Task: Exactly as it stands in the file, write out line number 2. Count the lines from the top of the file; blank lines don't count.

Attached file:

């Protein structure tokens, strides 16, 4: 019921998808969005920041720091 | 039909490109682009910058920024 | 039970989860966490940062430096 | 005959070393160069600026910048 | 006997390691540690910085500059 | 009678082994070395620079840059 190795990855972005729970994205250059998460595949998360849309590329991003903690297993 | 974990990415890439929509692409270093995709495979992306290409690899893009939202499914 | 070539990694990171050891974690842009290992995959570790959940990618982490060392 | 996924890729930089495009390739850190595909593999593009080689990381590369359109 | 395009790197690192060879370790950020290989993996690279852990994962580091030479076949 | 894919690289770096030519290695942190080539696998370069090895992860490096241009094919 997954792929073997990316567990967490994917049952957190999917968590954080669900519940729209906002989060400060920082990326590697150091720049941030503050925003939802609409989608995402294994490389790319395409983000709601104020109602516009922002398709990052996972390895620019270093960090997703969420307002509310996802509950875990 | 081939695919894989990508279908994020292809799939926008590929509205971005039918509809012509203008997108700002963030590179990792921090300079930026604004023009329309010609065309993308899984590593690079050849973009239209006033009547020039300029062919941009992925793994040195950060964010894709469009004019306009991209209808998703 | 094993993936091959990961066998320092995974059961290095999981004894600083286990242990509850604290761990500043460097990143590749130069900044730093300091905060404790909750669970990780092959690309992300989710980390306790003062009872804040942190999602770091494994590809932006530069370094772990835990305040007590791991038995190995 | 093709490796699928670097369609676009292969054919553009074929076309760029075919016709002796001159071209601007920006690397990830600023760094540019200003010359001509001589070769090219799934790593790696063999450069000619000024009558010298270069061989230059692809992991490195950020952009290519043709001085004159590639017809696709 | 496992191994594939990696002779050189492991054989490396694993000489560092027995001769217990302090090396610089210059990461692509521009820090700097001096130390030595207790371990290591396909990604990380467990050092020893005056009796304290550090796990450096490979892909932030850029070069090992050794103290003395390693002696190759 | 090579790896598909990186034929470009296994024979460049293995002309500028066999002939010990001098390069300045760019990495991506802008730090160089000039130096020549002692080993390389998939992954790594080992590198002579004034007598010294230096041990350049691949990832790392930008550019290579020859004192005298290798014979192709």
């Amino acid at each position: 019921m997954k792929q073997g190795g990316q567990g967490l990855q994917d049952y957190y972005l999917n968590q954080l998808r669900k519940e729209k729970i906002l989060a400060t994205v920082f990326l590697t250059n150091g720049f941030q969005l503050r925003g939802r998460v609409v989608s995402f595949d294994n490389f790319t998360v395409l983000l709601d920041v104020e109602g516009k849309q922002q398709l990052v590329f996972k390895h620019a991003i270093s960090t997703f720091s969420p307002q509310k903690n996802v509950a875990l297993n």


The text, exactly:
């Amino acid at each position: 019921m997954k792929q073997g190795g990316q567990g967490l990855q994917d049952y957190y972005l999917n968590q954080l998808r669900k519940e729209k729970i906002l989060a400060t994205v920082f990326l590697t250059n150091g720049f941030q969005l503050r925003g939802r998460v609409v989608s995402f595949d294994n490389f790319t998360v395409l983000l709601d920041v104020e109602g516009k849309q922002q398709l990052v590329f996972k390895h620019a991003i270093s960090t997703f720091s969420p307002q509310k903690n996802v509950a875990l297993n």